And, what about children whose parents are here illegally but they were born US citizens? You do realize that the Dream Act affects those children, too? That it would be taking away their opportunity to attend the college of their choice?

  5. A PW County Resident

    “No one is entitled to go to college – that is why there is an application process.”

    That is an important statement. In this country, an education is guaranteed and free by use of tax dollars, for which most of us contribute, through a high school diploma. We have satisfied our guarantee for these young people, even those whose presence is questionable, unless their parents somehow have reimbursed PWC schools for the high school education. And that is highly doubtful. (this is in further reply to “disagree with allowing children a future,”)

    Any education beyond high school is discretionary. To take advantage of that, a student needs to work hard and either they or their parents or both have to pay considerable sums of money. To have slots taken away from these same kids, regardless of the type of spoon they were born with, violates my sense of fair play. Sorry.

  6. Moon-howler

    YW, You are being way too sensitive and apparently are not familiar with the expression I used. Because I said potential Dream Act kids were not born with a silver spoon in their mouth does not even imply that everyone else was. Certainly not every citizen kid has disposable income and I did not imply that they did.

    You just want to pick. I am curious to know how you handled your illegal immigrant high school kids. Did you show them the same degree of hostility I am seeing here?

    I don’t think any of us know the terms and conditions of the Dream Act. I think it is a wait and see approach. I just find it amusing that so many people here really want to slam the door shut on people. I really don’t see middle ground being discussed here.

  7. You Wish

    Is that what you were talking about?

    “The English language expression silver spoon is synonymous with wealth, especially inherited wealth; someone born into a wealthy family is said to have “been born with a silver spoon in his mouth”. As an adjective, “silver-spoon” describes someone who has a prosperous background or is of a well-to-do family environment.”

    I’m not trying to pick. As for your comment about how I “handled” students who are illegal immigrants – the school is not allowed to disclose who is and who isn’t a citizen. Remember? And I treat all the students the same and work with all students regardless of race, immigrant status and the like. Again – keep throwing stones. Your true character is showing.

    By not agreeing with you I’m hostile now? Because I don’t see how it is our obligation to go through with this as a country?

    Middle ground has been discussed. Twice in this thread, the idea that the students apply as foreign nationals has been brought up.

  8. Moon-howler

    Actually, you wish, I feel you are hostile because of other things you have said here and elsewhere and your general tone. You are free to think anything you choose about my character.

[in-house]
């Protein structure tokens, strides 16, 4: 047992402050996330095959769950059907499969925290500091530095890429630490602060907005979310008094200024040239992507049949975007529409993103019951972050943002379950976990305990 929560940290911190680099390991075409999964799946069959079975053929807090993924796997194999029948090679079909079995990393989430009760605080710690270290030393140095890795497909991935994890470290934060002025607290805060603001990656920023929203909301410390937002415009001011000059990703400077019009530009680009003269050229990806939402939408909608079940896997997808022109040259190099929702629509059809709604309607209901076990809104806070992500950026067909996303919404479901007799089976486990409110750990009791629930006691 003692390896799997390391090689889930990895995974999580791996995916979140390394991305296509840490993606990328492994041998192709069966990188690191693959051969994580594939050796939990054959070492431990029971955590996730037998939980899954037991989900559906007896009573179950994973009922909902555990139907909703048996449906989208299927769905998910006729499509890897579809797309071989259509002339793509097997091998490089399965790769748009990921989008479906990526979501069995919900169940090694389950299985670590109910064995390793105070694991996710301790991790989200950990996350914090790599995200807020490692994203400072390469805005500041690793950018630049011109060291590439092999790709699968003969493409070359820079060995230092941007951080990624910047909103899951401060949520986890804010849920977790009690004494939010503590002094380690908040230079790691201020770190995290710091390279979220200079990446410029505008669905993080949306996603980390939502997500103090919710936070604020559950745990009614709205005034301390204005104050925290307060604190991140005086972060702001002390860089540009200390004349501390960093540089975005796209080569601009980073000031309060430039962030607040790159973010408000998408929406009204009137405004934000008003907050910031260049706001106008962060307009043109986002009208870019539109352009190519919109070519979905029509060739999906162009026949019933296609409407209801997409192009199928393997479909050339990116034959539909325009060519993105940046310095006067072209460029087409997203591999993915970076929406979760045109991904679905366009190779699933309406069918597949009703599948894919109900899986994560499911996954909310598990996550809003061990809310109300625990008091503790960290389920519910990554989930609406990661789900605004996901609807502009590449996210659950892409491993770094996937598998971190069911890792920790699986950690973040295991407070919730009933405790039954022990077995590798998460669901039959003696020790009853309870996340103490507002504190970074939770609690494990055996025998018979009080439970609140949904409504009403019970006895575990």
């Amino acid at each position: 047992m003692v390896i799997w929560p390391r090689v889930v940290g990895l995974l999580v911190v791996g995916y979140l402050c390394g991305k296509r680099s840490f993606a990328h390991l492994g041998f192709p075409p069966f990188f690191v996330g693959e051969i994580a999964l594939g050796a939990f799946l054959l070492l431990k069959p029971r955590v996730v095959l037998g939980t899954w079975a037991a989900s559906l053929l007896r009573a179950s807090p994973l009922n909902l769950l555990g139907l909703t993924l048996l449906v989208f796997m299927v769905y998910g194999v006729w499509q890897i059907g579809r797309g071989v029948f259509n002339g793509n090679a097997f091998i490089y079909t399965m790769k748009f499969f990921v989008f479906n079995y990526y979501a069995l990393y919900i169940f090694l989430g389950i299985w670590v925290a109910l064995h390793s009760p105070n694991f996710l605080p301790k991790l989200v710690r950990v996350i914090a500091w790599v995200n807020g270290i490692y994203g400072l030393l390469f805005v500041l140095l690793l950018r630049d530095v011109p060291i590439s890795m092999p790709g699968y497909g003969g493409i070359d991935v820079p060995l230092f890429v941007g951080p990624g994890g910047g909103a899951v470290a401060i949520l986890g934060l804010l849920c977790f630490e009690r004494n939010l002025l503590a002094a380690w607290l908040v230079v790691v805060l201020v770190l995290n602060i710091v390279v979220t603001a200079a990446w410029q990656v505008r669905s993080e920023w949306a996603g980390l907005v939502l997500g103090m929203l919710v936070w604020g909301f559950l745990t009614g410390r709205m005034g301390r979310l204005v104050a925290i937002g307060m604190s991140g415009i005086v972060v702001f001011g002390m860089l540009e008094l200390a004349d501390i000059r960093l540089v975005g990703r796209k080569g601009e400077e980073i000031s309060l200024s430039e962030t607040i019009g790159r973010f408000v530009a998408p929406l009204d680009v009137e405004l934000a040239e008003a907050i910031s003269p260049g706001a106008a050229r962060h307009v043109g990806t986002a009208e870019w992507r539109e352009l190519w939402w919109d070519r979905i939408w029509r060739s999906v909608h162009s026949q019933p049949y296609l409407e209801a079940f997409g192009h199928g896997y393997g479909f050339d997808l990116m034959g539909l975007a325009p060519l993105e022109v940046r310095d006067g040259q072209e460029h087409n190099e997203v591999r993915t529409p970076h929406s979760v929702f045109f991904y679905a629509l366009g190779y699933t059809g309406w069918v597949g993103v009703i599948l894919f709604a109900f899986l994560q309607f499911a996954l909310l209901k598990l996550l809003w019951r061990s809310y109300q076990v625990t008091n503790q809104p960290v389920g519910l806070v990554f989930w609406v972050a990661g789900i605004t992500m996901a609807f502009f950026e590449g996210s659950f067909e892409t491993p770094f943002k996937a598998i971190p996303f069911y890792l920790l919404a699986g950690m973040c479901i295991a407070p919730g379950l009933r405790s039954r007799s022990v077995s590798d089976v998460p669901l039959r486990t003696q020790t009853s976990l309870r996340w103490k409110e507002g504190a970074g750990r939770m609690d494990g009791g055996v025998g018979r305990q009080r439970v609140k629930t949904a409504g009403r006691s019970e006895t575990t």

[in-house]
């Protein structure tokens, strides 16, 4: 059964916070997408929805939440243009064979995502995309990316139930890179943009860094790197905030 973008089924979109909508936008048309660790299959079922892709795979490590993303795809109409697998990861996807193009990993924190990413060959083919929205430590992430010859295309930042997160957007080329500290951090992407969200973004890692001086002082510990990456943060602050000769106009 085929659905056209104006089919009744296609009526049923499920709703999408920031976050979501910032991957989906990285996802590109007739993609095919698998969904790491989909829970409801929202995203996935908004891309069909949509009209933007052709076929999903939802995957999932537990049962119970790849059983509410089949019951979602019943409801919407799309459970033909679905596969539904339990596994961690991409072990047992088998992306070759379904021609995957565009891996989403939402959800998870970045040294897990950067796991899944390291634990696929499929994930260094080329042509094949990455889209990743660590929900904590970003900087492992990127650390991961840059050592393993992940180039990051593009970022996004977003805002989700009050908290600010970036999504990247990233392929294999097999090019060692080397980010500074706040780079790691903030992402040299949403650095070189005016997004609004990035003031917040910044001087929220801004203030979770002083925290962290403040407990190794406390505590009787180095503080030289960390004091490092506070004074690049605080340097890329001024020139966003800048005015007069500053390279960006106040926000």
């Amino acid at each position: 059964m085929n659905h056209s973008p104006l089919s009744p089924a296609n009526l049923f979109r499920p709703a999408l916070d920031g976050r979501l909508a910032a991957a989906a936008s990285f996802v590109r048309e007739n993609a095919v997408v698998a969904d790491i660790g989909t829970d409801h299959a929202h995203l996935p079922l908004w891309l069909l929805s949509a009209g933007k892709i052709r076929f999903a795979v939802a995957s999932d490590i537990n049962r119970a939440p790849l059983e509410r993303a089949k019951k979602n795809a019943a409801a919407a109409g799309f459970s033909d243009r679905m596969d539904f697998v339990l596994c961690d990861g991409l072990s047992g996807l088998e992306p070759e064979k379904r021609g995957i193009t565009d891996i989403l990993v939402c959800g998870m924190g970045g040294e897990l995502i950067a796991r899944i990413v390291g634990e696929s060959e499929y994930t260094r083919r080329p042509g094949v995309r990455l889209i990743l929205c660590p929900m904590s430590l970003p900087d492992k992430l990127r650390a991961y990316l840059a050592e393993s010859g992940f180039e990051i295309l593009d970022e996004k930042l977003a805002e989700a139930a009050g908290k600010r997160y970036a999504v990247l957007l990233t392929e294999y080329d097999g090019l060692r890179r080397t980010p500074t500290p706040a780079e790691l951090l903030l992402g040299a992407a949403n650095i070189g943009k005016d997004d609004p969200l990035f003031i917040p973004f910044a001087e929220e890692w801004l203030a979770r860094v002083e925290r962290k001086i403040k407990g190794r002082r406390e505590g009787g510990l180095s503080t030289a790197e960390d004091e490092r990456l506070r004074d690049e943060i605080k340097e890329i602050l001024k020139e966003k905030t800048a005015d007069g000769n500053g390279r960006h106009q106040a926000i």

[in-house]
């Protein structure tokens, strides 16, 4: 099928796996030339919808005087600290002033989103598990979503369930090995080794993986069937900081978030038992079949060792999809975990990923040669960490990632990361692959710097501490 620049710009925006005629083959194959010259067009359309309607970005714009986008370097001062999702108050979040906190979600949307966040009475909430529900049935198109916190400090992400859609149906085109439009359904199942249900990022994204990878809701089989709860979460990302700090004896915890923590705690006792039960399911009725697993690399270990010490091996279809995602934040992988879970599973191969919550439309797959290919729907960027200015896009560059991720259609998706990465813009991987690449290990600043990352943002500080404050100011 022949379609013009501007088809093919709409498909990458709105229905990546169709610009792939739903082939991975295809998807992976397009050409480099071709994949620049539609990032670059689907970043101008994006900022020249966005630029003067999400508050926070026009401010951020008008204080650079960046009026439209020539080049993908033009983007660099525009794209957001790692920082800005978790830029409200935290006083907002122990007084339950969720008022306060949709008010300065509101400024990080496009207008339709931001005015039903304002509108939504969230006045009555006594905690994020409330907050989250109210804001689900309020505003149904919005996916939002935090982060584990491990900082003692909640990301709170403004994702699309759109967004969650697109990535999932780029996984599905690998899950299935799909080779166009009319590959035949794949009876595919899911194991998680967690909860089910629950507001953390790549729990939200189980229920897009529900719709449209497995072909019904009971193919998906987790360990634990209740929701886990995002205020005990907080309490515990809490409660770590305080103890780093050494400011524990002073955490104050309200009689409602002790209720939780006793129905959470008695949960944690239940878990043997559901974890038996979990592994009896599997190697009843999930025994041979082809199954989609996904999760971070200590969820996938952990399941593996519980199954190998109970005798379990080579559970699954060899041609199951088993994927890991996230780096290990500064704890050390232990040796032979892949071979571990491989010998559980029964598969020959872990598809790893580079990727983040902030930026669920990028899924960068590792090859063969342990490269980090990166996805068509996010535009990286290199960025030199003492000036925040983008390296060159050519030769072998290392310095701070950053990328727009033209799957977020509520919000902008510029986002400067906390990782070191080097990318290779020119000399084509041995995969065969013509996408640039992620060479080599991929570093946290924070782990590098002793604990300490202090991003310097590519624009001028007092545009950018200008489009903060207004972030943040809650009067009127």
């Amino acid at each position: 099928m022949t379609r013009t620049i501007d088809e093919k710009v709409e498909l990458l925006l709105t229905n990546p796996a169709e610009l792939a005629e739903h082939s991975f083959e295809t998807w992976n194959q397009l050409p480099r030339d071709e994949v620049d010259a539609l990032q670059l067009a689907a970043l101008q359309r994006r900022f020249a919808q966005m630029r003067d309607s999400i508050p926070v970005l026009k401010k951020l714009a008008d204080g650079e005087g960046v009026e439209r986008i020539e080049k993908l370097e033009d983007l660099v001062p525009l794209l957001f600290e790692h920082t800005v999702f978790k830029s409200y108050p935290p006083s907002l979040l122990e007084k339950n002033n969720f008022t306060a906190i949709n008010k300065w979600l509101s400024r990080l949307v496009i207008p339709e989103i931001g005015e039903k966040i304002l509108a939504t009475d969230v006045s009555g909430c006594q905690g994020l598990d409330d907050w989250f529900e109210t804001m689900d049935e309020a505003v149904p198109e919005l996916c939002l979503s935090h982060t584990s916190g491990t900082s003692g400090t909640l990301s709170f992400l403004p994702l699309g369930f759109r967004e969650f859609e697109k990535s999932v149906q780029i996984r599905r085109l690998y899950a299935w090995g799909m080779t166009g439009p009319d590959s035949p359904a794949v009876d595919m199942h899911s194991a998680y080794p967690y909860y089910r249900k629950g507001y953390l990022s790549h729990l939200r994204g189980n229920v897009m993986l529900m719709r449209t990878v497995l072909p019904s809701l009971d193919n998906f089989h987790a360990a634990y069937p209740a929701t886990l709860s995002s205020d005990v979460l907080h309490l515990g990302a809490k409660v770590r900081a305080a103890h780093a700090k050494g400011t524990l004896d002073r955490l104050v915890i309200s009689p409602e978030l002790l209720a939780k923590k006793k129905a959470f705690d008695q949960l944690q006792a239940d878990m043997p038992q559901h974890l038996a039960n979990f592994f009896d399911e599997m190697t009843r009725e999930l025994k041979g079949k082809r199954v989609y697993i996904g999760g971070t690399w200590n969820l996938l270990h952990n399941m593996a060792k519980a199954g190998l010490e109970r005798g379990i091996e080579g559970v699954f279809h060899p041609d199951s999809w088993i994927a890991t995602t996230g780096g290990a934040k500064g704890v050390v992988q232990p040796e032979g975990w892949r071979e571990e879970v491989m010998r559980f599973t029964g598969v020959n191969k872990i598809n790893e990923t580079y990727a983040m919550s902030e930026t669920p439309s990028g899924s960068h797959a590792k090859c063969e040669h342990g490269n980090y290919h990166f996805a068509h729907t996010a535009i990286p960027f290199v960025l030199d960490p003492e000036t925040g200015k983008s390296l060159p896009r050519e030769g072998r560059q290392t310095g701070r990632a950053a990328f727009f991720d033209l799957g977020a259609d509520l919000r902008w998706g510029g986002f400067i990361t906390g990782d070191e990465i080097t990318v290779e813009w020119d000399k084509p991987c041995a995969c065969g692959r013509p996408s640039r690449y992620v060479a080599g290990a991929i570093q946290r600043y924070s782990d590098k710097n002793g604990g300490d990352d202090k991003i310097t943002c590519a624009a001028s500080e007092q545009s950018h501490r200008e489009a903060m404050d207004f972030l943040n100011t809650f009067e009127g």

9. Elena

    I agree, the real issue is comprehensive immigration reform. That will deal with all of this!

  10. Moon-howler

    I expect those who are opposed to certain things like sponsoring parents and family (mixed feelings on that one) will object just as much under a comprehensive immigration reform act as they do under the dream act.

    I feel very strongly about deserving students being given a chance for higher education. Some student is always bumping someone. Let’s face it, there will always be someone to beat anyone out. It’s the human spirit.

  11. Lucky Duck

    MH, we’ll have to agree to disagree. I am one who objects to sponsoring parents and family under the Dream Act, but won’t object to comprehensive immigration reform in total.

    I am demanding that Congress and the Federal government do their jobs. Have the courage to vote – one way or the other – on the total package to make it law or not. No backdoor amnesty or piece meal approach to get special exemptions for particular people one group by one group. That is the coward’s approach by our representatives.

    Step up and offer a comprehensive plan or idea like they are supposed to do and vote on it. That’s what I want to see settle it.

  12. Moon-howler

    Lucky Duck, I don’t necessarily want parents and family sponsored under the dream act. In fact, I don’t see why that even has to be part of it. I want it all about school and nothing else. I would also go so far as to say if you can’t afford it, then make other plans or get a scholarship. (I would say that to anyone however)

    I don’t know much about sponsoring people. From those I have talked to, it is granted very sparingly.

  13. A PW County Resident

    But it is not about school. Please read it again. It gives a choice to progress to some citizenship and the method is through school or military service. People want to make this about school to tear at your heart strings but read it again.

  14. Moon-howler

    Where is the full document? I doubt it will be passed as is anyway. It will probably be changed 100 times.

    Why on earth would I care that someone was given a chance at citizenship through school or military? As long as a person wants to become a good American, whatever that is, I welcome their citizenship.